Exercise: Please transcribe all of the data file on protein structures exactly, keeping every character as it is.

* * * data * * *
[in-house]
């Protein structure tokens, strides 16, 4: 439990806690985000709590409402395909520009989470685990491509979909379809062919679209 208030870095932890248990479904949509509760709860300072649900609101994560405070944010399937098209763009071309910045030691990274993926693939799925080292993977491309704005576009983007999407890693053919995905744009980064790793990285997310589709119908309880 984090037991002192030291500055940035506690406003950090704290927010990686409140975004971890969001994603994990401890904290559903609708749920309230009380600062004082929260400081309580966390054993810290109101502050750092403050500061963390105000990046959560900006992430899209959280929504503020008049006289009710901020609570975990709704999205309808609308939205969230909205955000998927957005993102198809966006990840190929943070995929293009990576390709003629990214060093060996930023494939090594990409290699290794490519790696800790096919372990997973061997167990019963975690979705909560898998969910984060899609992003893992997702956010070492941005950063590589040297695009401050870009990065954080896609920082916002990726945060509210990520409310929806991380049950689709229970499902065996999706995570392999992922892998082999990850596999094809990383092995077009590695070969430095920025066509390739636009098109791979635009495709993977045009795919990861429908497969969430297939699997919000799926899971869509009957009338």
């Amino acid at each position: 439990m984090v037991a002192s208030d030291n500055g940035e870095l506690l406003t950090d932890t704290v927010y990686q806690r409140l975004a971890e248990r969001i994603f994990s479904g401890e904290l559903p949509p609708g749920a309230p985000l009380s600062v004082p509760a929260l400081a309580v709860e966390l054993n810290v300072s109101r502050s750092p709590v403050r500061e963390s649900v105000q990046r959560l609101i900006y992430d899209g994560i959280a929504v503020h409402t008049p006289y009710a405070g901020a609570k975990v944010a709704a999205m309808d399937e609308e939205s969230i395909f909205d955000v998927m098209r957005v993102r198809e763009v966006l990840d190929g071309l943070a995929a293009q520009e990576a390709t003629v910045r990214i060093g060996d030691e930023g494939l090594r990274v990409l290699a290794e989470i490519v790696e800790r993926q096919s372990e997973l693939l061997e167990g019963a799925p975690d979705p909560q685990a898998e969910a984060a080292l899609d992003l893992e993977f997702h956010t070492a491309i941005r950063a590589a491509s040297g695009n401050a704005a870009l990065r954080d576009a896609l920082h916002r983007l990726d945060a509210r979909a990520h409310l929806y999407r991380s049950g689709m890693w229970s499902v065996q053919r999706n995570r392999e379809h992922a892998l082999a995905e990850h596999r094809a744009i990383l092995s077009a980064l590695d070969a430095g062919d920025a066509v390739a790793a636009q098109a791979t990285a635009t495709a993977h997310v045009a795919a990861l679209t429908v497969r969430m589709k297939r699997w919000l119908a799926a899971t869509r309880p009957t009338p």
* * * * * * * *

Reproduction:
[in-house]
């Protein structure tokens, strides 16, 4: 439990806690985000709590409402395909520009989470685990491509979909379809062919679209 208030870095932890248990479904949509509760709860300072649900609101994560405070944010399937098209763009071309910045030691990274993926693939799925080292993977491309704005576009983007999407890693053919995905744009980064790793990285997310589709119908309880 984090037991002192030291500055940035506690406003950090704290927010990686409140975004971890969001994603994990401890904290559903609708749920309230009380600062004082929260400081309580966390054993810290109101502050750092403050500061963390105000990046959560900006992430899209959280929504503020008049006289009710901020609570975990709704999205309808609308939205969230909205955000998927957005993102198809966006990840190929943070995929293009990576390709003629990214060093060996930023494939090594990409290699290794490519790696800790096919372990997973061997167990019963975690979705909560898998969910984060899609992003893992997702956010070492941005950063590589040297695009401050870009990065954080896609920082916002990726945060509210990520409310929806991380049950689709229970499902065996999706995570392999992922892998082999990850596999094809990383092995077009590695070969430095920025066509390739636009098109791979635009495709993977045009795919990861429908497969969430297939699997919000799926899971869509009957009338």
């Amino acid at each position: 439990m984090v037991a002192s208030d030291n500055g940035e870095l506690l406003t950090d932890t704290v927010y990686q806690r409140l975004a971890e248990r969001i994603f994990s479904g401890e904290l559903p949509p609708g749920a309230p985000l009380s600062v004082p509760a929260l400081a309580v709860e966390l054993n810290v300072s109101r502050s750092p709590v403050r500061e963390s649900v105000q990046r959560l609101i900006y992430d899209g994560i959280a929504v503020h409402t008049p006289y009710a405070g901020a609570k975990v944010a709704a999205m309808d399937e609308e939205s969230i395909f909205d955000v998927m098209r957005v993102r198809e763009v966006l990840d190929g071309l943070a995929a293009q520009e990576a390709t003629v910045r990214i060093g060996d030691e930023g494939l090594r990274v990409l290699a290794e989470i490519v790696e800790r993926q096919s372990e997973l693939l061997e167990g019963a799925p975690d979705p909560q685990a898998e969910a984060a080292l899609d992003l893992e993977f997702h956010t070492a491309i941005r950063a590589a491509s040297g695009n401050a704005a870009l990065r954080d576009a896609l920082h916002r983007l990726d945060a509210r979909a990520h409310l929806y999407r991380s049950g689709m890693w229970s499902v065996q053919r999706n995570r392999e379809h992922a892998l082999a995905e990850h596999r094809a744009i990383l092995s077009a980064l590695d070969a430095g062919d920025a066509v390739a790793a636009q098109a791979t990285a635009t495709a993977h997310v045009a795919a990861l679209t429908v497969r969430m589709k297939r699997w919000l119908a799926a899971t869509r309880p009957t009338p």